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roselee z8b S.W. Texas

Mara, thanks for the ID's. I figured you'd know :-)

Do you have any information about the green small leafed
'Jingle bells' kalanchoe in the bowl on the left?

    Bookmark   November 15, 2012 at 11:23PM
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wantonamara Z8 CenTex

No, it looks more like a sedum to me but really , I am talking off my cuff. I really do not know.

    Bookmark   November 16, 2012 at 10:38AM
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The bowl...deconstructed. Its getting cooler so they had to be switched out for something else however my coworker does awesome jobs.with arranging

    Bookmark   November 16, 2012 at 4:07PM
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wantonamara Z8 CenTex

Roselee , check out this Agave hybrid made from the same parents as the Agave 'Blue Glow'. These are Kelly Griffen hybrids from Rancho Soledad in California. There are some pretty ones out there. Agave Blue Glow has some cold hardiness if protected from moisture.

Here is a link that might be useful: Agave 'Blue Emperor'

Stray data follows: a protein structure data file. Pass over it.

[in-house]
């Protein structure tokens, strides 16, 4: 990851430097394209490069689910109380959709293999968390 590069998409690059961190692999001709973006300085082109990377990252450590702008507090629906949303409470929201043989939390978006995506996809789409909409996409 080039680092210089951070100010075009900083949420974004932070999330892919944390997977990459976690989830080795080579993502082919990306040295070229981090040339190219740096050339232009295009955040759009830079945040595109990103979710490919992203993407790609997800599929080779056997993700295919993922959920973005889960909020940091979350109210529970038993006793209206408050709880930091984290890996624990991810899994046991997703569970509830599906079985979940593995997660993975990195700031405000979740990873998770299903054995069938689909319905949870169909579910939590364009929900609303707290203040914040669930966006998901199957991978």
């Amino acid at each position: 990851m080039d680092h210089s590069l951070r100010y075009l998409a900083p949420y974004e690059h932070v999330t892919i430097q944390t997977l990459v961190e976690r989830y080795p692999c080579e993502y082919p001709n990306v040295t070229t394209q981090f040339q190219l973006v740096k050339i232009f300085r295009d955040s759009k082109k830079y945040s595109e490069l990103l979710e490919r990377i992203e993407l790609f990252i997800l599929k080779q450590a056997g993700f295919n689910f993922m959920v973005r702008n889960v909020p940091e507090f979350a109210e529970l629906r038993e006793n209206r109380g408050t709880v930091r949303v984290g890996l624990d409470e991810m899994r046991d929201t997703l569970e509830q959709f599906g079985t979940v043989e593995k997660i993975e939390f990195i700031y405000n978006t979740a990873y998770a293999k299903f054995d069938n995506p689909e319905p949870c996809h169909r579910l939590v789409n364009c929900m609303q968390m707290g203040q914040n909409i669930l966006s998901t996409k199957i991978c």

Bookmark   November 16, 2012 at 10:40PM
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Beautiful pics. I got a Lion's Tail a few years ago at Natural Gardener, but it didn't survive more than a year.

    Bookmark   November 17, 2012 at 4:24PM
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roselee z8b S.W. Texas

Joey, I agree your coworker does an awesome job arranging the succulent pots. Tell them their talents are noticed and much appreciated.

Mara, thank you for the ID and the tip on another good one to watch for. I'm very grateful for the new agaves I got at the plant swap. Gonna' baby those babies through the winter by giving them as much sun as possible and bringing them in on cold days in hopes of fast growth.

Tex thanks for telling us your experience. I grew a some sort of lion's tail years ago too and had the same thing happen. Never tried it again. Hopefully, others have had more success.

    Bookmark   November 19, 2012 at 11:40PM
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It's a lions ear. I'll root cuttings and bring them to the spring swap. I also have a miniature one so will root it too.
Tally HO!

    Bookmark   November 20, 2012 at 6:13PM
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roselee z8b S.W. Texas

Thanks Tally! Sounds like they are perennial for you. Bring info on the best way to grow them too.

    Bookmark   November 20, 2012 at 7:38PM